Published in the San Diego Union-Tribune, May 13, 2019
As my readers know, I am an unabashed cheerleader for smart, powerful women. After all, I am married to one. So I was fascinated by a new book by Tomas Chamorro-Premuzic, chief talent scientist at Manpower (a shout out to locals Phil Blair and Mel Katz), and also a professor of business psychology at University College London. The book is called “Why Do So Many Incompetent Men Become Leaders?”
At this point, I would be inclined to drop the mic and exit stage left. What more is there to say? Traditionally, when you find yourself in a hole, the best advice is to put the shovel down and stop digging. But no incompetent male leader wants to go down without a fight, so let’s give the professor a chance to make his case.
First, how prevalent is the incompetent boss? Studies show that roughly 70 percent of workers dislike their boss or direct manager, so we definitely have a target rich environment to work with. Chamorro-Premuzic’s study suggests that “since most leaders are male, and most leaders are incompetent,” he therefore concludes that there is a logical and causal link. (Cum hoc ergo propter hoc). Don’t send your outraged emails to me; send them to the good professor.
But let me also come to his defense. His study shows that females are rapidly moving into leadership positions today, but the most successful ones “out-male the men in masculinity traits — exhibiting reckless, narcissistic, bold, overconfident and deluded tendencies.” Wow! Or should I say NOW, (National Organization of Women).
Chamorro-Premuzic does say that studies show there is a premium on leaders today who display “more feminine features.” But toxic leadership is equally tolerated by both male and female employees because in the effort to get ahead, “everybody manages up — politicking and sucking up to their bosses — because that’s how they get rewarded.” If the system is rotten, change the system.
Then Chamorro-Premuzic takes a big leap with this statement: “Men generally think they are smarter than women.” (What else is new?) Further, he notes “the tendency to self-deceive is particularly striking in men, more so than in women.” (If I had a sword, this is when I would fall on it and beg for mercy.) And finally the ultimate slam down: “Humans are over-confident in general, but men are more over-confident than women and get rewarded more for being over-confident.” That is not news to every working woman in America. The same over-confidence that is applauded and gets the man hired is perceived in a woman leader as “pathologically ambitious.” And so women are not chosen as frequently to lead. Gentlemen, if your wing-tip Ferragamos or Lanvin suede and patent leather low-top sneakers are pinching your toes at this point, then say hello to the high heel shoes right behind you.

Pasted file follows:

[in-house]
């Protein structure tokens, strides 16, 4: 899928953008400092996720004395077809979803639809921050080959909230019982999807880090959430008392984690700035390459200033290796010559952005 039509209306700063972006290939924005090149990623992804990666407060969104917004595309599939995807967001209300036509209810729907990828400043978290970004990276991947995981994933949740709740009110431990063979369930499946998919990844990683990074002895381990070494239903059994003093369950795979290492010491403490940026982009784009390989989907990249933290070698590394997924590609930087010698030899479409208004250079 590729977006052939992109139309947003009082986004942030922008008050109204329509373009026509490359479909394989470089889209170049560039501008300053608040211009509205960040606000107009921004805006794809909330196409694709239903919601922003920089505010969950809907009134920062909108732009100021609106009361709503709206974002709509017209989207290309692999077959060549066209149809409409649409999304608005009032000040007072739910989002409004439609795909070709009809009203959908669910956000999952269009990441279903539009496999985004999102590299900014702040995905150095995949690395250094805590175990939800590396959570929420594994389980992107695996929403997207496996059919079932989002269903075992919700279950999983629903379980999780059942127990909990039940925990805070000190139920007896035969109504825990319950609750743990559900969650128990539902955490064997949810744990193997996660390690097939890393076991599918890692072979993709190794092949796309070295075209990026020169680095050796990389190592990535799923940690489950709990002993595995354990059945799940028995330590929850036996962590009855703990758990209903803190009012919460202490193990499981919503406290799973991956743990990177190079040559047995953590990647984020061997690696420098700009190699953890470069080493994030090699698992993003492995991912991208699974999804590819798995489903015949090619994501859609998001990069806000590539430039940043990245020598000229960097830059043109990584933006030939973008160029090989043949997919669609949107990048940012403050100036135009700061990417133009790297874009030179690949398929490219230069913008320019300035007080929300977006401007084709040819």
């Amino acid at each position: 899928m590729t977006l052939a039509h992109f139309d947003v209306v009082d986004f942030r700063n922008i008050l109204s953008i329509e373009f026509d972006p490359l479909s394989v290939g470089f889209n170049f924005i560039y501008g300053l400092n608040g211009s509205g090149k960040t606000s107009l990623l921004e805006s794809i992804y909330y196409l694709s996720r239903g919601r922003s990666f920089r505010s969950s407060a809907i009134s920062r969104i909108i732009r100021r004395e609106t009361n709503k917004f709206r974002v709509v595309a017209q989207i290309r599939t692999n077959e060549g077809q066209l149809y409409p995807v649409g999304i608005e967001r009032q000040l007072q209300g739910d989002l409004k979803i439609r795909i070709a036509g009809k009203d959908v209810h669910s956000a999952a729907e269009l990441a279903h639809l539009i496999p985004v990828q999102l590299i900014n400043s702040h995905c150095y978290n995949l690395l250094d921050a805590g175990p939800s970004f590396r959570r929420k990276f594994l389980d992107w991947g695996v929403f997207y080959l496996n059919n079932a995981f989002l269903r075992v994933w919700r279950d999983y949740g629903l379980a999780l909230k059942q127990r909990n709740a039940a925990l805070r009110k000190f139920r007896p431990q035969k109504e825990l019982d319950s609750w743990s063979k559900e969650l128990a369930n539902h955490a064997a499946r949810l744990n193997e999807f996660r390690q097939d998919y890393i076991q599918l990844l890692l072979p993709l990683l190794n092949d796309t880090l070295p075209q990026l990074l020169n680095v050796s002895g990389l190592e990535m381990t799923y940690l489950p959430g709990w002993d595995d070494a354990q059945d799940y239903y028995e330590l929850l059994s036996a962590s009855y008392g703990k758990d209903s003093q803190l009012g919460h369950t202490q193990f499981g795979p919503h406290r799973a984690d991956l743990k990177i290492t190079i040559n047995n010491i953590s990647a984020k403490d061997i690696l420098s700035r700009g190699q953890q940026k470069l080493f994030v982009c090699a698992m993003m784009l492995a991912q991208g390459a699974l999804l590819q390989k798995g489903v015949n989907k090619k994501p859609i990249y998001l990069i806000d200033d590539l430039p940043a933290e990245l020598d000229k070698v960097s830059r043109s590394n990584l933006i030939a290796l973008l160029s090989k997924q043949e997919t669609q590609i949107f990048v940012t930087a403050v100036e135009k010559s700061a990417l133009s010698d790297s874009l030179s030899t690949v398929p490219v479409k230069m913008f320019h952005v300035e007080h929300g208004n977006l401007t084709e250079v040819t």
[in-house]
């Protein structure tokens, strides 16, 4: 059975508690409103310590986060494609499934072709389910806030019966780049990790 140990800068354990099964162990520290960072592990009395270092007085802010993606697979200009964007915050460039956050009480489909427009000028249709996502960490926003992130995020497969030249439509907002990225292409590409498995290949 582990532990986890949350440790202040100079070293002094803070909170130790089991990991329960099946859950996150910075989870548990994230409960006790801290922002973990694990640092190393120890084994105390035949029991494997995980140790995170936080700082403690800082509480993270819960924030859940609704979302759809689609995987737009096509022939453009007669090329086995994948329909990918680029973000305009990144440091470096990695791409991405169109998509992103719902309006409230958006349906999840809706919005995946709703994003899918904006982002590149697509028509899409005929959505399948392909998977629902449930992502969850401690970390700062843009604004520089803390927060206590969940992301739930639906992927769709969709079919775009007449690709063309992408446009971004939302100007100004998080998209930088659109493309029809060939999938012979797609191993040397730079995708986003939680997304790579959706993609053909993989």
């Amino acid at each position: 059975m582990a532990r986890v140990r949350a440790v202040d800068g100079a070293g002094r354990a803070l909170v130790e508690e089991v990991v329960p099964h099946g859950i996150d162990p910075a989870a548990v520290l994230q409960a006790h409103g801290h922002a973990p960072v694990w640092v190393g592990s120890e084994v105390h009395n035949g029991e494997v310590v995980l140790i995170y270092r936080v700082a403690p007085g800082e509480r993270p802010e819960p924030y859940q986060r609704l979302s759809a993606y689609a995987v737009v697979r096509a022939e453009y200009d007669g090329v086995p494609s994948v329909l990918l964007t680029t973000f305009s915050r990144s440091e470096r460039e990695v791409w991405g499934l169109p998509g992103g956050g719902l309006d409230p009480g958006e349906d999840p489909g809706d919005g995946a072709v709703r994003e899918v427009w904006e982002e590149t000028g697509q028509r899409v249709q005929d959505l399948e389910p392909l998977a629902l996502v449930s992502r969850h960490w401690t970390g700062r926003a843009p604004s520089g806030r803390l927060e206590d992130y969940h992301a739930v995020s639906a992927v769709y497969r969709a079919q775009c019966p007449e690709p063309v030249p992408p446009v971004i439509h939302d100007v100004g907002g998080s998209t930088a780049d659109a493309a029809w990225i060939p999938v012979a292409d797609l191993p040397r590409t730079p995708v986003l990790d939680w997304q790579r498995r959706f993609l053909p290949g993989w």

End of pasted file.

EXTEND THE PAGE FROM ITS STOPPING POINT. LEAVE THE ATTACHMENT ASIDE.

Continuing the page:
Just consider the boards of directors in the corporate world, the recent American political landscape and the world of sports. There is clearly a shortage of skirts, but not a commensurate shortage of talent. He argues that if we had more women in leadership positions, things would be better. He praises German Chancellor Angela Merkel, as well as New Zealand Prime Minister Jacinda Ardern. In fact, he makes a persuasive case that a large majority of the world — excluding the United States — is more inclusive and supportive of women leaders and are better off for it.
But enlightenment can be found. He tells a famous story from David Ogilvy, a major advertising executive in the 1960s, who gave a Russian nesting doll to every new hire and told them, “If you hire people who are smaller than you, we will become a company of dwarfs. If you hire bigger, we will be a company of giants.” And please note carefully, the nesting doll is a woman.
Finally, Chamorro-Premuzic makes the case that women are better than men in the areas of emotional quotient, humility, coachability and altruism. He concludes that, “If you couple that with integrity and competence, you get a high-performing manager.”
So there you have it. The challenge now is to look inside your organizations and begin to think about rewarding and promoting leadership without the gender bias that has been instilled over centuries. Good luck.
Rule No. 610
Don’t shoot the messenger.